The construction and transportation industries in The United States are booming once again and need qualified heavy equipment operators now more than ever. If you’ve ever thought about investing in heavy equipment training, now is the time to do it. Heavy Equipment Training can open up a world of career possibilities and earning potential.
Unlike many industry-related job classifications which require licensing, OSHA oversite, and certification by nationwide organizations, heavy equipment training can be as easy as acquiring adequate on-the-job experience.
Why is Heavy Equipment Training So Attractive?
Though it’s a specialized skill, operating heavy equipment isn’t as heavily regulated as other industry-specific job classifications.
1) You Don’t Need a CDL
No special licensing is required to operate heavy machinery at a job site. (However, having your CDL will make you a much more valuable employee and open opportunities for you.)
2) OSHA Doesn’t Require Certification
OSHA only requires that employers instruct (or find an appropriate heavy equipment training program to instruct) each operator in the recognition and avoidance of unsafe job site conditions and ensure they understand regulations applicable to their work environment. (29 CFR 1926.21(b)(2))
3) You Can Learn While You Work
Heavy Equipment Training can be completed while you work, using on-the-job training hours to backup any classroom learning.
What Heavy Equipment Training Covers
While it’s not as heavily regulated by OSHA as crane training, heavy equipment training requires candidates to learn some of the same skills. Some of those essential safety skills that transfer between job classifications include:
- Understanding site layout
- Learning to read grades
- Using laser levels and GPS equipment
- Knowing the effect of soil type (density, compaction, make-up)
- Worksite safety practices (including hand signals)
- Heavy equipment inspection and maintenance
Additionally, heavy equipment training includes machine-specific operation instruction so you’ll be ready to operate:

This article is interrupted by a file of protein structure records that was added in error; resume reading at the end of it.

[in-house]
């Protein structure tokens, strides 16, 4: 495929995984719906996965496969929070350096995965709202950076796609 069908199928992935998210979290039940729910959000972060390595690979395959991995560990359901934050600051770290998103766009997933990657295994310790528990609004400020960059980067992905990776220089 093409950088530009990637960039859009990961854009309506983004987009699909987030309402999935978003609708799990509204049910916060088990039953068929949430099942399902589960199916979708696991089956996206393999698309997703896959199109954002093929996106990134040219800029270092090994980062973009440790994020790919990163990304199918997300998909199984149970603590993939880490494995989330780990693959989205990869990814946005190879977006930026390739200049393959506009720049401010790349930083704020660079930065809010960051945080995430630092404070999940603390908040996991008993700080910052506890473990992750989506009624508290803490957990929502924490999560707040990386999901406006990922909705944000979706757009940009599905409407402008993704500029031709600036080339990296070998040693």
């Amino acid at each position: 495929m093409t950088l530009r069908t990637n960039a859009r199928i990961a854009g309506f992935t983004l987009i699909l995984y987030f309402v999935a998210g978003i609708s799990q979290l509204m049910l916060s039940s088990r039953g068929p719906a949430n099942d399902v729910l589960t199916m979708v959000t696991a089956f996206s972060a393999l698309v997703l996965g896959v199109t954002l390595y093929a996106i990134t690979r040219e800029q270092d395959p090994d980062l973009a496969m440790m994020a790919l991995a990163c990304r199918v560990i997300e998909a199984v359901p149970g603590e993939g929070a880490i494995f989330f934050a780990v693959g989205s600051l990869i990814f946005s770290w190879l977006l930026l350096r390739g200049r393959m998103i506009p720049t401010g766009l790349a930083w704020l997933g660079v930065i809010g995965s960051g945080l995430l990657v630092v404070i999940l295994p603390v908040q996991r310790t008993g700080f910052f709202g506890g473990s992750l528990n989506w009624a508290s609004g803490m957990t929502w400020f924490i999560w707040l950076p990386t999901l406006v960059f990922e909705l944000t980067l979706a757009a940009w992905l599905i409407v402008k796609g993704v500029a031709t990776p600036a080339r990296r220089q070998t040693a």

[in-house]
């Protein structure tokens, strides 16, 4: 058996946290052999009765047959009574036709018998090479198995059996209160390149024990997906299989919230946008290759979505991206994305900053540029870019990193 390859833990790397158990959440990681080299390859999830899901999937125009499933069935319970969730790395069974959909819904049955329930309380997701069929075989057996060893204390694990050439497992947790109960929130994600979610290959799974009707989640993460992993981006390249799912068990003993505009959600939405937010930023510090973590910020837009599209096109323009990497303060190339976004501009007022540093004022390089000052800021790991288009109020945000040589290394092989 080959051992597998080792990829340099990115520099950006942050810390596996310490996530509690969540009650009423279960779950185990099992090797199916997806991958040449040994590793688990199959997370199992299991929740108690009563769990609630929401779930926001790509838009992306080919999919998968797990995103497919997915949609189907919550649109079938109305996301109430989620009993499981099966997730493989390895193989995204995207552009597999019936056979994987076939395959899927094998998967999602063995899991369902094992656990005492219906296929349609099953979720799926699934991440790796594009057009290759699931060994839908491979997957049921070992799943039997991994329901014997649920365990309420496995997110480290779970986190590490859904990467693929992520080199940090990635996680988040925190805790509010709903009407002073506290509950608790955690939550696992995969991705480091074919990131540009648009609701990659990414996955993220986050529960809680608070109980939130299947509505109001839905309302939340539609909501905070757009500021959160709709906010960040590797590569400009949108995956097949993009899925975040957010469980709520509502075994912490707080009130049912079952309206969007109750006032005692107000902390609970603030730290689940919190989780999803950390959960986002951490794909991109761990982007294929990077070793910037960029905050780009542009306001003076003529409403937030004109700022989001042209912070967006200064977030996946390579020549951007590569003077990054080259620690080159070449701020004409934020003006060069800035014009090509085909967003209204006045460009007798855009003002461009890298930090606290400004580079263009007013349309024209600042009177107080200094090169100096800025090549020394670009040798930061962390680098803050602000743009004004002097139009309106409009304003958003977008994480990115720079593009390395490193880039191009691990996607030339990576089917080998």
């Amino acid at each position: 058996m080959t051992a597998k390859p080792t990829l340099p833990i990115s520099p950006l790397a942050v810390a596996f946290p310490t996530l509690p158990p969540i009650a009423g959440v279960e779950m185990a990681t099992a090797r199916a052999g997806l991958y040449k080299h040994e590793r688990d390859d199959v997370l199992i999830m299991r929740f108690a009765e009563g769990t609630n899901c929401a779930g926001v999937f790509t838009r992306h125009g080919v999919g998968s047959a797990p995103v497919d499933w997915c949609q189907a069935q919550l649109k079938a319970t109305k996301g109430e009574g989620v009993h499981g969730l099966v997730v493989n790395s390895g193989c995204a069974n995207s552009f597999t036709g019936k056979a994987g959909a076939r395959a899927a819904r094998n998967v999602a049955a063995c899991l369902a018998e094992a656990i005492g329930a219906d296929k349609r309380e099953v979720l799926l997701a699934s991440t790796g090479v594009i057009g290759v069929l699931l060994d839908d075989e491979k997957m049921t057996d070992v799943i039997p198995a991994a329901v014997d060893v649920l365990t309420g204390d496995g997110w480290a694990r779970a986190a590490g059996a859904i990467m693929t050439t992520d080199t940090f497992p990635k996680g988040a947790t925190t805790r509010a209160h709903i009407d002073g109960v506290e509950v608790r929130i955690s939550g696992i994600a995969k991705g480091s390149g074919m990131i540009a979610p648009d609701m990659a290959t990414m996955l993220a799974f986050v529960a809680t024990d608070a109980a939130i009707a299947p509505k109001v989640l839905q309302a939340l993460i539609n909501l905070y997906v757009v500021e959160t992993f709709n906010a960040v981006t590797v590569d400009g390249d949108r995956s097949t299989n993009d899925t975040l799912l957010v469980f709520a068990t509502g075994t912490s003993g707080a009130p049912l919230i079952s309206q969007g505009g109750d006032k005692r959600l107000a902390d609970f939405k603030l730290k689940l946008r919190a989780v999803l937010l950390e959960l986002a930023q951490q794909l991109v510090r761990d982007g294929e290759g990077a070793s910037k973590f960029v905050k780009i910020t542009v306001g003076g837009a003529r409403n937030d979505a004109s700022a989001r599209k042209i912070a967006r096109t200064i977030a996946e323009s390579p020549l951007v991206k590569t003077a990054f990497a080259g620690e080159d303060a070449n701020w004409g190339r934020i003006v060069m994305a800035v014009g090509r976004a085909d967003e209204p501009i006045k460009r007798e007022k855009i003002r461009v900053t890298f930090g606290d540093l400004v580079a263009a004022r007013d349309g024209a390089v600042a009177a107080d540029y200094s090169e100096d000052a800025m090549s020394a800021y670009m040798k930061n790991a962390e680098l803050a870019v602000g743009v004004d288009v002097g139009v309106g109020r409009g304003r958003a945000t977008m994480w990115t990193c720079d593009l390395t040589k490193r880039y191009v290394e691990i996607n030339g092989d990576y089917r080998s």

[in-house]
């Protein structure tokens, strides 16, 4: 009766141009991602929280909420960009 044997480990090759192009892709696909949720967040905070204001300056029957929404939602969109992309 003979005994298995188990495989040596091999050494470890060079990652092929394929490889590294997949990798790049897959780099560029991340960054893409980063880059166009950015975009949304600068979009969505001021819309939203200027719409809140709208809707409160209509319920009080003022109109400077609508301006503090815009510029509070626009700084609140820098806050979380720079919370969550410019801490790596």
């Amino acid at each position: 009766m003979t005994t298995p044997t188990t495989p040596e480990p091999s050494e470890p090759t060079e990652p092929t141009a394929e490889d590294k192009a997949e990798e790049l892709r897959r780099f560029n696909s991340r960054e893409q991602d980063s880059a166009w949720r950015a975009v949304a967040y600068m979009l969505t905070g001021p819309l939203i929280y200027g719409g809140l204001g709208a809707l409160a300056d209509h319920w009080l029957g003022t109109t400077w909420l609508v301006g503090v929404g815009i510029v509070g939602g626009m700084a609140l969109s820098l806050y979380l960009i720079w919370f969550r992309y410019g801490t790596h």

What’s Involved in Heavy Equipment Training?
So what are the basic requirements for candidates looking for heavy equipment training?
- Minimum age of 18 years
- High school diploma or equivalent
- Standard state-issued driver’s license (not necessarily a CDL)
In addition, candidates must be able to pass a standard Department of Transportation physical exam which screens applicants for physical defects and medical conditions (such as seizures) which could lead to job site accidents.
Heavy Equipment Training can be completed solely through the use of on-the-job training. It can also be completed through a vocational school program. Additionally, some nationally-recognized apprenticeship programs teach necessary skills.
However, because OSHA does not specifically regulate the heavy equipment operator job classification, no certification is needed.
Where to Get Heavy Equipment Training
Nationwide Crane Training offers a variety of classes for candidates who want to improve their heavy equipment training. Specifically, our mobile crane operator and qualified rigger courses encompass many of the same skills you’ll need to master in order to become a sought-after heavy equipment operator.
Plus, with the NCCCO certification you’ll earn from completion of either of these heavy equipment training programs, you’ll become a much more valuable asset to your current employer and a more attractive applicant to potential employers.
Imagine adding “Certified Mobile Crane Operator” to your resume.
No time to train? All of our classes can be completed in as little as 5 days.
And, Nationwide Crane Training guarantees you’ll pass the written portions of your exams or you get to retake without paying again!
The Benefits of Getting Heavy Equipment Training
Not sure heavy equipment training is for you? Get the facts:
- The heavy equipment operator job classification is expected to grow 10% per year for the next five years according to the U.S. Bureau of Labor Statistics (BLS).
- The nationwide median salary for a trained equipment operator is $43,810 per year.
- Some mobile crane operators earn up to $35 per hour. (That’s $98,000 per year!)
- NCCCO certification leads to a dramatically increased job placement rate.
If you’re interested in taking your career to the next level and completing heavy equipment operator training, contact Nationwide Crane Training to learn more about our heavy equipment mobile crane operator and qualified rigger classes near you.